Red Clydeside: A history of the labour movement in Glasgow 1910-1932


What the minority movement stands for, 1924

by Communist Party of Great Britain

image from Red Clydeside collection

Launched in 1924, the Minority Movement was a group inspired by the Communist Party of Great Britain (CPGB) that argued for a united front within the unions as an effective way of resisting attacks on working-class living standards. The Minority Movement attempted to build a rank-and-file movement based around sympathetic trade union members, and to forge alliances with left-wing union leaders. The CPGB was partially succesful in affiliating some trade union branches and trades councils to the Minority Movement as well as a number of left-wing trade union leaders.

The launching of the Minority Movement represented a shift in the CPGB's electoral thinking. By 1924 it had conceded that it would not be allowed to affiliate to the Labour Party and so it sought to gain the support of British workers by organising and strengthening through the trade unions.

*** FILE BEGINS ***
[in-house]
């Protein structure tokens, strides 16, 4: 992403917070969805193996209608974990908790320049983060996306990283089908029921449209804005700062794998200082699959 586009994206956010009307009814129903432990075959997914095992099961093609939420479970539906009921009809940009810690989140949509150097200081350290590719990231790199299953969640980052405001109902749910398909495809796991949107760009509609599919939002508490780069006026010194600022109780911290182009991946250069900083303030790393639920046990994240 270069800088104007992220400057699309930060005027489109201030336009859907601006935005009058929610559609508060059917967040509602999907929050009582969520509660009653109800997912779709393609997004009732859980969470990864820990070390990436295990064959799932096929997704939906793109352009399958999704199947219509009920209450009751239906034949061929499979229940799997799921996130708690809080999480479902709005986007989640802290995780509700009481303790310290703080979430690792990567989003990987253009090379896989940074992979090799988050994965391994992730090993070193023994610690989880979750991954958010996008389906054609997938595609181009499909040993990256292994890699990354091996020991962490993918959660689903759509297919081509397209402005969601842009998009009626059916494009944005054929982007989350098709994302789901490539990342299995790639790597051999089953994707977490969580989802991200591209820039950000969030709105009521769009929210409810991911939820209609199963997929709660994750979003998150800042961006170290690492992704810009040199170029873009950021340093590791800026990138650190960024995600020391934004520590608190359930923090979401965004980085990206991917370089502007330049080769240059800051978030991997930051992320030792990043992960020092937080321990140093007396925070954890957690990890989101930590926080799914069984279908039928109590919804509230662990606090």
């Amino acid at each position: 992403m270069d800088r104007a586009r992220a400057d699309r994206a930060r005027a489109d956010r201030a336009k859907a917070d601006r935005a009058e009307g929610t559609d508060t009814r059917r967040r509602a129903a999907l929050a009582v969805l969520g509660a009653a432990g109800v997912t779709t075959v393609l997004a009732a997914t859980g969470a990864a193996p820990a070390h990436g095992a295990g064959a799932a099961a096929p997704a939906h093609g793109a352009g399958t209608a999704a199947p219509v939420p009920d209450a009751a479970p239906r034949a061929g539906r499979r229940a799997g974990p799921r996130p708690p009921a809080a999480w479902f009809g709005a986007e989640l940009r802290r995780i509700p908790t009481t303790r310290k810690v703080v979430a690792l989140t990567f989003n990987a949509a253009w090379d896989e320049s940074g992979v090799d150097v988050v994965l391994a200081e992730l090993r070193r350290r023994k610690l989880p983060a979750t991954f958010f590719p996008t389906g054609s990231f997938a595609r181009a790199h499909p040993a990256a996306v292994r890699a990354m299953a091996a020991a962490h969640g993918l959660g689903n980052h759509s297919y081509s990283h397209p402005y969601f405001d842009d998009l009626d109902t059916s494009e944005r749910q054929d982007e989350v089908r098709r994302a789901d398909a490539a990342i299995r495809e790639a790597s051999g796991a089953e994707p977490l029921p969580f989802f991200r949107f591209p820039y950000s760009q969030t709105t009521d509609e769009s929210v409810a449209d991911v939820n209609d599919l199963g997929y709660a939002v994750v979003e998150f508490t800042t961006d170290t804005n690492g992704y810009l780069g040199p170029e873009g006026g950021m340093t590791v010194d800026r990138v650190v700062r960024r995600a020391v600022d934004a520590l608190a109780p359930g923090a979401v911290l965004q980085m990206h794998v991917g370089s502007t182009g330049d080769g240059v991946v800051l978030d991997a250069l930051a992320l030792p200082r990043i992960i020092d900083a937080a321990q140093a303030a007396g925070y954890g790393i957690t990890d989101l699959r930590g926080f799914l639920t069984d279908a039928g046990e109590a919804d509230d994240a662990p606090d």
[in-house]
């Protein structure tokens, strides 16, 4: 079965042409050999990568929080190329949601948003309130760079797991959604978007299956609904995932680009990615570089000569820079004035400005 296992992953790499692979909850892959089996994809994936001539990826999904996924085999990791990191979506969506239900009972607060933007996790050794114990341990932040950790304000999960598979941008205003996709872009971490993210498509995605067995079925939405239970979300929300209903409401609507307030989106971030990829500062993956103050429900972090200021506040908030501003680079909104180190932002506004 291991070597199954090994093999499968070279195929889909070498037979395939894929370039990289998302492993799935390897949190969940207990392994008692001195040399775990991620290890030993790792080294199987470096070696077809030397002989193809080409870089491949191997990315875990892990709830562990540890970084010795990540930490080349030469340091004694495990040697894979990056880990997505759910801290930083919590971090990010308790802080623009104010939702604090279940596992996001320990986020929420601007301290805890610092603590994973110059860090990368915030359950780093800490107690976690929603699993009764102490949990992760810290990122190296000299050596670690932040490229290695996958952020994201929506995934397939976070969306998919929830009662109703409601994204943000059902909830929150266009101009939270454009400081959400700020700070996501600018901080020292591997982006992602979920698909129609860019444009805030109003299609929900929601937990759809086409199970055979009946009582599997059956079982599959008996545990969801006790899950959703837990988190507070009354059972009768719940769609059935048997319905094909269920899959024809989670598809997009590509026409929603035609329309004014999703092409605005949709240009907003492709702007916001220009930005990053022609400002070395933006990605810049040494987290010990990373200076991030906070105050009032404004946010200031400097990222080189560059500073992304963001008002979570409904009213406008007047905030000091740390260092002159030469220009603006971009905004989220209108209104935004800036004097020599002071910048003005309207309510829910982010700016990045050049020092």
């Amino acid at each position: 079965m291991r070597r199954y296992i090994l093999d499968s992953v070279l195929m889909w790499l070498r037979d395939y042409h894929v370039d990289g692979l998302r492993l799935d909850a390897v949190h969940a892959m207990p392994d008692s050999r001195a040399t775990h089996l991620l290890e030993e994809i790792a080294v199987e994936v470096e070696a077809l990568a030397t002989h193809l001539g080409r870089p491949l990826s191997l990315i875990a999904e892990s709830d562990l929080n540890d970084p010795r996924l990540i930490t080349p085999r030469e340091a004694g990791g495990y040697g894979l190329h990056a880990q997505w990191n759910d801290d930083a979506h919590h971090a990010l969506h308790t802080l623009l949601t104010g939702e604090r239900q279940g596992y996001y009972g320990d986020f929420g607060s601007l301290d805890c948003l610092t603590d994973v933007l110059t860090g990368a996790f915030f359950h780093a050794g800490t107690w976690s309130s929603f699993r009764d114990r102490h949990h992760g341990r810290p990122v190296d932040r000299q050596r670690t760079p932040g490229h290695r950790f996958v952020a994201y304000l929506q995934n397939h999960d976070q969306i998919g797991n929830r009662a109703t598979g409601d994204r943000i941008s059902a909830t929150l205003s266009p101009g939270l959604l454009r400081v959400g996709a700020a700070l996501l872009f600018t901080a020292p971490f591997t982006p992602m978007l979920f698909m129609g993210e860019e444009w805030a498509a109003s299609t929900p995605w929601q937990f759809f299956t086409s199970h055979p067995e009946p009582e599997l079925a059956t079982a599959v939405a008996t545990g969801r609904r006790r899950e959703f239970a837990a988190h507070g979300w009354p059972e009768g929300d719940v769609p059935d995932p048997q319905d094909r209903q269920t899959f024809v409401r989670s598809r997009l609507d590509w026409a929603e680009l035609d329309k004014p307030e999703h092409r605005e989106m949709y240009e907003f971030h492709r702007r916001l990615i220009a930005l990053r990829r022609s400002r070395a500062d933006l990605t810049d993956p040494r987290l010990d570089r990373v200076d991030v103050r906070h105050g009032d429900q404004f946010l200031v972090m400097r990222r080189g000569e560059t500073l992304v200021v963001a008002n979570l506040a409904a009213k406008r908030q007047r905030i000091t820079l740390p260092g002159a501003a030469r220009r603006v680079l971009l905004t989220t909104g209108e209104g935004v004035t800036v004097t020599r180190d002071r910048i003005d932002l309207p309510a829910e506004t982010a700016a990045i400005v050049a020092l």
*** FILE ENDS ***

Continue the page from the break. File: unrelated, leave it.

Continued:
By the time of its second annual conference in 1925, the Minority Movement had registered substantial growth, with 683 delegates representing over 750,000 workers, in contrast to the figure for 1924 which was 200,000 workers. From 1924 until the General Strike of 1926 the Minority Movement's influence spread throughout the trade union movement, and the TUC began to become increasingly influenced by the initiatives of the Minority Movement. This was brought to an abrupt halt by the trade unions defeat in the General Strike of 1926.

Source: Bissett Collection, Glasgow University Special Collections